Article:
There’s been a lot of talk about whether or not an ex-US Coast Guard cutter — like the BRP Gregorio del Pilar and BRP Ramon Alcaraz, can really be called “warships”. Even among individuals responsible for government communication disagreements reported exist.
When looking for internationally accepted definitions, the United Nations is a reasonably good reference. For maritime matters, there is UNCLOS. Article 29 of UNCLOS provides a reasonable definition for what constitutes a warship:
Definition of warships
For the purposes of this Convention, “warship” means a ship belonging to the armed forces of a State bearing the external marks distinguishing such ships of its nationality, under the command of an officer duly commissioned by the government of the State and whose name appears in the appropriate service list or its equivalent, and manned by a crew which is under regular armed forces discipline.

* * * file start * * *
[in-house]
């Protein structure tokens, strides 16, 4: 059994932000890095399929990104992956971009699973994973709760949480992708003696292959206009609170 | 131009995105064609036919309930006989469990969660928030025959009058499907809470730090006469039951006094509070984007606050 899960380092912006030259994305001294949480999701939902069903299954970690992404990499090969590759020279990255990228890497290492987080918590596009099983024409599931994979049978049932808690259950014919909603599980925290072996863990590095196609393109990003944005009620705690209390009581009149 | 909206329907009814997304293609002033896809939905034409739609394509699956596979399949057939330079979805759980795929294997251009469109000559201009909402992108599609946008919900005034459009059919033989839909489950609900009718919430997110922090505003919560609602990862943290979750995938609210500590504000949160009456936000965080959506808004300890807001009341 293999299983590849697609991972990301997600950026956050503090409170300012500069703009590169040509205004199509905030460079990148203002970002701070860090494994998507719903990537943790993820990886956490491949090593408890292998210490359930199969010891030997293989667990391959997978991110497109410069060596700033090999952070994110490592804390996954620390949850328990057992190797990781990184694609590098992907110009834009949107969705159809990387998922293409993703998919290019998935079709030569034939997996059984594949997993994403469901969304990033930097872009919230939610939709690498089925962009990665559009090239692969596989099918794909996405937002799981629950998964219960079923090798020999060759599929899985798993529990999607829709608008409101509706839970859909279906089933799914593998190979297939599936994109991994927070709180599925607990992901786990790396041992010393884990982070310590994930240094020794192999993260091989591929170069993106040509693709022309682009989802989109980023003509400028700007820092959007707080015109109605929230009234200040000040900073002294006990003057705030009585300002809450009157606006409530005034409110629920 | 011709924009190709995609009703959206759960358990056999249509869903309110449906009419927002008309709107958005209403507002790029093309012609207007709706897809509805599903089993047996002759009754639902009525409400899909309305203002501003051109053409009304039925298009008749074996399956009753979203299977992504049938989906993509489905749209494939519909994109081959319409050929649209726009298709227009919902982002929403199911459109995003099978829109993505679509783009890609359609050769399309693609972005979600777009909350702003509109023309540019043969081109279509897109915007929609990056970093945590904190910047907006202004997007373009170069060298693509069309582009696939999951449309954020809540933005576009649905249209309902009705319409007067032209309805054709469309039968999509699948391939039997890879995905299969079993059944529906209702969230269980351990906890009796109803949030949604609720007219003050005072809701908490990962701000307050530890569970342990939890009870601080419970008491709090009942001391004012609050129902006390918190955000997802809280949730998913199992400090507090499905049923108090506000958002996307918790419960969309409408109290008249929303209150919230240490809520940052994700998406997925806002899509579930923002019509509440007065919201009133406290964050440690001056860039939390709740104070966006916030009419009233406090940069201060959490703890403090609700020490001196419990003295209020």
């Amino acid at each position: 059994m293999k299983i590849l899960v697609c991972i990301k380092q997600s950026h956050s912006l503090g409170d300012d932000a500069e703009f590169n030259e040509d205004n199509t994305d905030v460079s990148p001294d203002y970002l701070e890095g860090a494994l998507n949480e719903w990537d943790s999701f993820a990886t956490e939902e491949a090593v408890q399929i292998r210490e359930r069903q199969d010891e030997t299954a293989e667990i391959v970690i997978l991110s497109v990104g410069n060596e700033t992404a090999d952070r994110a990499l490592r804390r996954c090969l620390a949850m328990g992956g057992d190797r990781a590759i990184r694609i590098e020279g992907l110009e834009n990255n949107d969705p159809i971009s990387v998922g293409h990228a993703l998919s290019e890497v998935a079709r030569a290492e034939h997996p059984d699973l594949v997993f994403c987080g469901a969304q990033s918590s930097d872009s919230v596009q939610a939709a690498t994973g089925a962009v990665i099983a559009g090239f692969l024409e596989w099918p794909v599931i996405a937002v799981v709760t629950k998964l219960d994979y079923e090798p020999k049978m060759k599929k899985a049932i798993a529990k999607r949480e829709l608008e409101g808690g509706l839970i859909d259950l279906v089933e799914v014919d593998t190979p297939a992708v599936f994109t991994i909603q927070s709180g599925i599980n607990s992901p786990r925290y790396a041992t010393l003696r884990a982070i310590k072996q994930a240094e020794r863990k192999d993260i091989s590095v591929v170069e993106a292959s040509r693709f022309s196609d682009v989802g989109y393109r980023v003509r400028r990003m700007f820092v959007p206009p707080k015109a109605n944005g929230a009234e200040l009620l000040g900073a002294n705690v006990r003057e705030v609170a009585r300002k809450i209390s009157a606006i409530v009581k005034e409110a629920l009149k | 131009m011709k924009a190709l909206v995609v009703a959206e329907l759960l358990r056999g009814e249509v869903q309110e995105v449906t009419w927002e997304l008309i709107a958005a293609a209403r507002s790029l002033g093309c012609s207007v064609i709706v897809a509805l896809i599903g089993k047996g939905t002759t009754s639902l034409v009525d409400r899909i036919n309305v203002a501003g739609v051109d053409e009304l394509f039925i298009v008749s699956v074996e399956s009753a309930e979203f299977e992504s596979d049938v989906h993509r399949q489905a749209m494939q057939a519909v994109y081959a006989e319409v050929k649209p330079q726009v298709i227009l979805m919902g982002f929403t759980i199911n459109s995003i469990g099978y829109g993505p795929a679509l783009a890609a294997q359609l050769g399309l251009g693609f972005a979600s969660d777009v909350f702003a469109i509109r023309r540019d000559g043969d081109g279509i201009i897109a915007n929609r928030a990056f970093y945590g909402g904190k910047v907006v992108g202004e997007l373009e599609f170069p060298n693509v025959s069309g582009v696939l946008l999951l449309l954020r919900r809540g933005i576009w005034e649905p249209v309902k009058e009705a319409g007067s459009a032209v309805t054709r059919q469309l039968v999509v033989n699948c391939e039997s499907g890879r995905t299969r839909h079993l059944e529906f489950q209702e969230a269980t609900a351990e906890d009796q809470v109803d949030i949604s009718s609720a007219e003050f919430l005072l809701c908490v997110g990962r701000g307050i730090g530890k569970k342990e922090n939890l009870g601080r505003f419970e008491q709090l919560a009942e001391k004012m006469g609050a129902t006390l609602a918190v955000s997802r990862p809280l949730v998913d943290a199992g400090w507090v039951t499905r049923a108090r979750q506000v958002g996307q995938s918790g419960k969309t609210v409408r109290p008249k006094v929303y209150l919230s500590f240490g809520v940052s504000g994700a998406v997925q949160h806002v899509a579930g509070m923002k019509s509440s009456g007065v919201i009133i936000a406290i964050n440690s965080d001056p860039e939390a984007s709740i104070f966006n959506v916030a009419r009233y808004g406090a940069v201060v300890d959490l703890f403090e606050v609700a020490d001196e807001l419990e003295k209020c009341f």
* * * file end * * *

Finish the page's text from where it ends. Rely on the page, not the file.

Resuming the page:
Note that the article does not consider the vessel’s armament. The key criteria are ship ownership and the nature of the crew. So technically speaking, even an unarmed tug is a warship.